Have you been wondering whether
to invest in a modest rental property?
Good news: Rentals are not only
showing signs of life for the first time in years, but demographic
and economic indicators point to an improved rental market for the
Robert Sheehan, consulting economist
for the National
Apartment Association, predicts that apartment-vacancy rates
nationwide in buildings of five or more units will decline from
10.2 percent to 10 percent by year's end, the best level since the
fall of 2001. That means fewer competitors if you own a duplex,
triplex or fourplex.
Apartments will likely see rent
increases of 4 percent this year, the highest since 2002, according
to Witten Advisors LLC, a Dallas consulting firm.
"From a market perspective,
rentals are starting to look a lot stronger than they have in the
past few years," says Rachel Drew of the Harvard
Joint Center for Housing Studies, or JCHS. "Vacancy rates
are slowly declining, which is, of course, good for landlords, but
the rents are going up only modestly, which is also good for landlords
but at the same time not detrimental to tenants. Demand is increasing
at the same time that supply is stabilizing, so it's good for everybody."
From an investment perspective,
residential rental markets have been flat or in decline the past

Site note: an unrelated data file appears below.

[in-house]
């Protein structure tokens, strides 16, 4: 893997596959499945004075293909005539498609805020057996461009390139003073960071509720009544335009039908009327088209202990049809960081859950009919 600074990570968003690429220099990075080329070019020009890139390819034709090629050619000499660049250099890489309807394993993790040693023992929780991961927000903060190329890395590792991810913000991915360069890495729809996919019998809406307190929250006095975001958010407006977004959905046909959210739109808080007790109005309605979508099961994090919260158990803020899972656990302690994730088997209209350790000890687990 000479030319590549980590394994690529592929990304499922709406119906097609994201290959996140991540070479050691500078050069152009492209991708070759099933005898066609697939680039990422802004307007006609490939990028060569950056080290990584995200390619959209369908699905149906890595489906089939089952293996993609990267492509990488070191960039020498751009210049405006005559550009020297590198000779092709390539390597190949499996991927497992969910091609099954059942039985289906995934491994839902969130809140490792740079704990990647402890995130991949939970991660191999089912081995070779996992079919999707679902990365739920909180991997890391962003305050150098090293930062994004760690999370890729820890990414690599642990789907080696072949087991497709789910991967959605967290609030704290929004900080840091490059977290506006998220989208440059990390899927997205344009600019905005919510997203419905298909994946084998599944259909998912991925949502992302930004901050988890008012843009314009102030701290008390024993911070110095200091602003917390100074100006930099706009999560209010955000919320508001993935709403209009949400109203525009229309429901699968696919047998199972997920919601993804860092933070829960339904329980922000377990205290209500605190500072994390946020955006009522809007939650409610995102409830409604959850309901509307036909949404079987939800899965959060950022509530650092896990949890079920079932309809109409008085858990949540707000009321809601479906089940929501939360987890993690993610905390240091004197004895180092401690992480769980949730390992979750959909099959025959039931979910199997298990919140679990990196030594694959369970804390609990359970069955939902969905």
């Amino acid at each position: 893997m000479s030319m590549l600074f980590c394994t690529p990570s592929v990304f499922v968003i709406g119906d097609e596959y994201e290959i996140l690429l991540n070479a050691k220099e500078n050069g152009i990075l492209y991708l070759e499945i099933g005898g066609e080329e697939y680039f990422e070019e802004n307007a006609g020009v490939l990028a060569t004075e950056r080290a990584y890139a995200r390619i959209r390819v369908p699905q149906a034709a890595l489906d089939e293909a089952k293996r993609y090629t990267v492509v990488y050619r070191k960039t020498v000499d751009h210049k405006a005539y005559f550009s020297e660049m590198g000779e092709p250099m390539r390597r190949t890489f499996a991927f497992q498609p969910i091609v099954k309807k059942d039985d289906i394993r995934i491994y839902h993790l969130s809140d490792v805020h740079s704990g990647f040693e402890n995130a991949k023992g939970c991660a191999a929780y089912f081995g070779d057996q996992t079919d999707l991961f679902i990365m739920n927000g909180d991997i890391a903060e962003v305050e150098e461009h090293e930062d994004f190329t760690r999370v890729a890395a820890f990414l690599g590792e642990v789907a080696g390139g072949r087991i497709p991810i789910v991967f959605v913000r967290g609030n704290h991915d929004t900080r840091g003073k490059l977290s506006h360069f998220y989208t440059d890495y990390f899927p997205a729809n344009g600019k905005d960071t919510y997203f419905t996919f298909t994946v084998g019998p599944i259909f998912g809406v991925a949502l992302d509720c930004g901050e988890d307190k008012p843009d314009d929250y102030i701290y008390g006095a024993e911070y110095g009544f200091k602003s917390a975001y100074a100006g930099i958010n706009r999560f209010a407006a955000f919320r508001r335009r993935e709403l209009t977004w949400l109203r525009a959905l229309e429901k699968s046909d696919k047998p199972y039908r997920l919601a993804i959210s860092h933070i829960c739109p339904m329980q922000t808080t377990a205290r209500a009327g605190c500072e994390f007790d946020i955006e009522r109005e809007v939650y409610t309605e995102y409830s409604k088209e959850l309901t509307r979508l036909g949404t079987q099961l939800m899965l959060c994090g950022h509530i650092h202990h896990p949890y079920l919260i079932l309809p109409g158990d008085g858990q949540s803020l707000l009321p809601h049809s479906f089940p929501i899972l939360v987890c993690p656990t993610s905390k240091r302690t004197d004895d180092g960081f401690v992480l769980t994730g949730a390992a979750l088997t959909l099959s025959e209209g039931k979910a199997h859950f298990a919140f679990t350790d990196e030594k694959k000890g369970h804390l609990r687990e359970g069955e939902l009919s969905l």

decade, largely due to the double whammy of recession and the single-family
housing boom. "I heard someone say, 'Anyone who can fog a mirror
can buy a house,'" says Drew. "The pool of owners to be
drawn from rental housing has been largely tapped."
Despite the exodus to homeownership,
fully one-third of American households (34 million) reside in rental
housing, according to the JCHS.
That figure has remained remarkably consistent during the past decade
as the influx of immigrants replaced those who bought their own
homes and the conversion of rentals to condos helped offset new
construction, primarily in the nation's suburbs.
The baby boomers have been the wild card in
the deck. As they matured and raised families in homes of their
own, they created a post-baby-boom lull that cast a big chill on
the rental market. However, flush with the largest intergenerational
transfer of wealth in history, they also have been gobbling up rental
properties by the neighborhood-ful, either directly or through real
estate investment trusts, or REITs, in anticipation that their children,
the so-called "echo boomers," will shortly be along to
take up residence in them.